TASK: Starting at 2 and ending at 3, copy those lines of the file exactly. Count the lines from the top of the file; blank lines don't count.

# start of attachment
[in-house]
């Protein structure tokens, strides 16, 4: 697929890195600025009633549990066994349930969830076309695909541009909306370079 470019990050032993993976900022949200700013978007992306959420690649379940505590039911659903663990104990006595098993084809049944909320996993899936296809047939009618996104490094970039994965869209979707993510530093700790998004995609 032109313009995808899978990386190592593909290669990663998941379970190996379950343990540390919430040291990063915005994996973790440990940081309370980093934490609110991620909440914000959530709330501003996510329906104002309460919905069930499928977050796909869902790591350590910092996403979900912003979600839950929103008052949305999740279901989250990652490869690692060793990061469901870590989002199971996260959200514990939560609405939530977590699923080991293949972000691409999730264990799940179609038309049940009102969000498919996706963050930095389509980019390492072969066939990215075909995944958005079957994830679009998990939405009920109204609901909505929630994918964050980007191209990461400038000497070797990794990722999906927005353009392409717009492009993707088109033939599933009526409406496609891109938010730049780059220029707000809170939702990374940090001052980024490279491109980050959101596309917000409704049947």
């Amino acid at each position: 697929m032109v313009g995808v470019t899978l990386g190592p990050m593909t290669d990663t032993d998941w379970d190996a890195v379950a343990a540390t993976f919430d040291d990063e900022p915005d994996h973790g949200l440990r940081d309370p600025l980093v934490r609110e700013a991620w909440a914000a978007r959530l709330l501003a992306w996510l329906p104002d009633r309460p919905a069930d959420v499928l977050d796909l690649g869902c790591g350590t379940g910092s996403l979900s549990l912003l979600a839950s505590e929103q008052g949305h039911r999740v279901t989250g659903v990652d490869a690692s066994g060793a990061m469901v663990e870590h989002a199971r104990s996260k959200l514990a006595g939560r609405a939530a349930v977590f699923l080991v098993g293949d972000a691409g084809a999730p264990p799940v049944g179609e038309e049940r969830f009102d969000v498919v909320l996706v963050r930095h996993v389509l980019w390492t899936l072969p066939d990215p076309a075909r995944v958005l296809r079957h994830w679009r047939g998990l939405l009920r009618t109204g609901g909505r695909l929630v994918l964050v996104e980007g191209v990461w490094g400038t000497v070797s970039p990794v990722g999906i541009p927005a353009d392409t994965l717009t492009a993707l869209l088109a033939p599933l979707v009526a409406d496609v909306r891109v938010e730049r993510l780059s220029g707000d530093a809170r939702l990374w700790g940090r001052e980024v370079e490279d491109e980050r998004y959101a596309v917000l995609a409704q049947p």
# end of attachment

């Protein structure tokens, strides 16, 4: 697929890195600025009633549990066994349930969830076309695909541009909306370079 470019990050032993993976900022949200700013978007992306959420690649379940505590039911659903663990104990006595098993084809049944909320996993899936296809047939009618996104490094970039994965869209979707993510530093700790998004995609 032109313009995808899978990386190592593909290669990663998941379970190996379950343990540390919430040291990063915005994996973790440990940081309370980093934490609110991620909440914000959530709330501003996510329906104002309460919905069930499928977050796909869902790591350590910092996403979900912003979600839950929103008052949305999740279901989250990652490869690692060793990061469901870590989002199971996260959200514990939560609405939530977590699923080991293949972000691409999730264990799940179609038309049940009102969000498919996706963050930095389509980019390492072969066939990215075909995944958005079957994830679009998990939405009920109204609901909505929630994918964050980007191209990461400038000497070797990794990722999906927005353009392409717009492009993707088109033939599933009526409406496609891109938010730049780059220029707000809170939702990374940090001052980024490279491109980050959101596309917000409704049947």
């Amino acid at each position: 697929m032109v313009g995808v470019t899978l990386g190592p990050m593909t290669d990663t032993d998941w379970d190996a890195v379950a343990a540390t993976f919430d040291d990063e900022p915005d994996h973790g949200l440990r940081d309370p600025l980093v934490r609110e700013a991620w909440a914000a978007r959530l709330l501003a992306w996510l329906p104002d009633r309460p919905a069930d959420v499928l977050d796909l690649g869902c790591g350590t379940g910092s996403l979900s549990l912003l979600a839950s505590e929103q008052g949305h039911r999740v279901t989250g659903v990652d490869a690692s066994g060793a990061m469901v663990e870590h989002a199971r104990s996260k959200l514990a006595g939560r609405a939530a349930v977590f699923l080991v098993g293949d972000a691409g084809a999730p264990p799940v049944g179609e038309e049940r969830f009102d969000v498919v909320l996706v963050r930095h996993v389509l980019w390492t899936l072969p066939d990215p076309a075909r995944v958005l296809r079957h994830w679009r047939g998990l939405l009920r009618t109204g609901g909505r695909l929630v994918l964050v996104e980007g191209v990461w490094g400038t000497v070797s970039p990794v990722g999906i541009p927005a353009d392409t994965l717009t492009a993707l869209l088109a033939p599933l979707v009526a409406d496609v909306r891109v938010e730049r993510l780059s220029g707000d530093a809170r939702l990374w700790g940090r001052e980024v370079e490279d491109e980050r998004y959101a596309v917000l995609a409704q049947p």